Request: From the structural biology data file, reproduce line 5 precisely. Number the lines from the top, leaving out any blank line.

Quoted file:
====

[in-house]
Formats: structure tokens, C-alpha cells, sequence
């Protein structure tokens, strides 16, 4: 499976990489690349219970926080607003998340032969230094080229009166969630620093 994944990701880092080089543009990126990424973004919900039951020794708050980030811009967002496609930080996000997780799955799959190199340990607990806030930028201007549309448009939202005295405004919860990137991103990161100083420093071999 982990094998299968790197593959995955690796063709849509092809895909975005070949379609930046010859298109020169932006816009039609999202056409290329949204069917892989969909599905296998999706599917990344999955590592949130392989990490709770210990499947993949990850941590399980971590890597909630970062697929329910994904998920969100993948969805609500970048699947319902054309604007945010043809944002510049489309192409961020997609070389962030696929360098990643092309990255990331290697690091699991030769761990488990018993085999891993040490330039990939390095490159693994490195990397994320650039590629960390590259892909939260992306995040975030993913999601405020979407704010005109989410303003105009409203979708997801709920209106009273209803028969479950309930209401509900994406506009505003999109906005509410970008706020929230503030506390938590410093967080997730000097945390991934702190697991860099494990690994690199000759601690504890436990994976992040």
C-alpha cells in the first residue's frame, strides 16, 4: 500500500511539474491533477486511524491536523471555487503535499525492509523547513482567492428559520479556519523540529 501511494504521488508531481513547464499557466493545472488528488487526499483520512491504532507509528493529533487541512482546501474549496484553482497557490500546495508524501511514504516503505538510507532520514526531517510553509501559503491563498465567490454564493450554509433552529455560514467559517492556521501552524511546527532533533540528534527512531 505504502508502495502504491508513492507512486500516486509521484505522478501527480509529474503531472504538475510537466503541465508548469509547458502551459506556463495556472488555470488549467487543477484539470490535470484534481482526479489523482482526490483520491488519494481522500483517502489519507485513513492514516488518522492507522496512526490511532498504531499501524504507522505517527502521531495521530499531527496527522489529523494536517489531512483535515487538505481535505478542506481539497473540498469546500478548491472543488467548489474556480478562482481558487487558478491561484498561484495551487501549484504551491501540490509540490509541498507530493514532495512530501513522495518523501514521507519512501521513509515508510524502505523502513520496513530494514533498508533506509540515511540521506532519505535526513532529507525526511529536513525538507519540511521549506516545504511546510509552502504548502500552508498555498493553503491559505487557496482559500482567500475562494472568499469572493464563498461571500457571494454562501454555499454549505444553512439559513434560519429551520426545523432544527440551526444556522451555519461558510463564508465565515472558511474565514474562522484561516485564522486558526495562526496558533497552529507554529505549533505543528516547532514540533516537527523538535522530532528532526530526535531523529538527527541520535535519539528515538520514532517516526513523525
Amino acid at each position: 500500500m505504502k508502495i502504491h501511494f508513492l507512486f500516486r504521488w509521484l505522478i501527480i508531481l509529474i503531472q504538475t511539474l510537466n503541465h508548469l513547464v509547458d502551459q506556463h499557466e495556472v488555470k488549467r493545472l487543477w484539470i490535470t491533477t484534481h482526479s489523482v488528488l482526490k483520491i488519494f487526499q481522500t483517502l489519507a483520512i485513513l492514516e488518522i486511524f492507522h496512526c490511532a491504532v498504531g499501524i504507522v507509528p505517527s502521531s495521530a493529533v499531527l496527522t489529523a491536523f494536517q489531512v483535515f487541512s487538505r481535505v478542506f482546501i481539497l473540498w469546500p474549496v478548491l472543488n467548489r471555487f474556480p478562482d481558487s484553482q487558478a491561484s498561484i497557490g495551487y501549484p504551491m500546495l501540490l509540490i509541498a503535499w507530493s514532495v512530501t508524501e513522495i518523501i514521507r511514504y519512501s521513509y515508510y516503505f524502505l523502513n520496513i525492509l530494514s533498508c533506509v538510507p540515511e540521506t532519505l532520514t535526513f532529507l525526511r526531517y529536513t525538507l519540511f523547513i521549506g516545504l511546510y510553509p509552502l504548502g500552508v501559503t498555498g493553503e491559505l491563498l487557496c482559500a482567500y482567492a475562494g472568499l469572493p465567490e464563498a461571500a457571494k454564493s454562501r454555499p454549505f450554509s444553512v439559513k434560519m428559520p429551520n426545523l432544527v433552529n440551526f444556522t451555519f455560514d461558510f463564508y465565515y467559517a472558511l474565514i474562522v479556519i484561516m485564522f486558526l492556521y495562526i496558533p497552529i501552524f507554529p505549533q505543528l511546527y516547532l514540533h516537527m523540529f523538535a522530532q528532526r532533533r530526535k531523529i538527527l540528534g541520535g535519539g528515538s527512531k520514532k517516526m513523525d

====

Amino acid at each position: 500500500m505504502k508502495i502504491h501511494f508513492l507512486f500516486r504521488w509521484l505522478i501527480i508531481l509529474i503531472q504538475t511539474l510537466n503541465h508548469l513547464v509547458d502551459q506556463h499557466e495556472v488555470k488549467r493545472l487543477w484539470i490535470t491533477t484534481h482526479s489523482v488528488l482526490k483520491i488519494f487526499q481522500t483517502l489519507a483520512i485513513l492514516e488518522i486511524f492507522h496512526c490511532a491504532v498504531g499501524i504507522v507509528p505517527s502521531s495521530a493529533v499531527l496527522t489529523a491536523f494536517q489531512v483535515f487541512s487538505r481535505v478542506f482546501i481539497l473540498w469546500p474549496v478548491l472543488n467548489r471555487f474556480p478562482d481558487s484553482q487558478a491561484s498561484i497557490g495551487y501549484p504551491m500546495l501540490l509540490i509541498a503535499w507530493s514532495v512530501t508524501e513522495i518523501i514521507r511514504y519512501s521513509y515508510y516503505f524502505l523502513n520496513i525492509l530494514s533498508c533506509v538510507p540515511e540521506t532519505l532520514t535526513f532529507l525526511r526531517y529536513t525538507l519540511f523547513i521549506g516545504l511546510y510553509p509552502l504548502g500552508v501559503t498555498g493553503e491559505l491563498l487557496c482559500a482567500y482567492a475562494g472568499l469572493p465567490e464563498a461571500a457571494k454564493s454562501r454555499p454549505f450554509s444553512v439559513k434560519m428559520p429551520n426545523l432544527v433552529n440551526f444556522t451555519f455560514d461558510f463564508y465565515y467559517a472558511l474565514i474562522v479556519i484561516m485564522f486558526l492556521y495562526i496558533p497552529i501552524f507554529p505549533q505543528l511546527y516547532l514540533h516537527m523540529f523538535a522530532q528532526r532533533r530526535k531523529i538527527l540528534g541520535g535519539g528515538s527512531k520514532k517516526m513523525d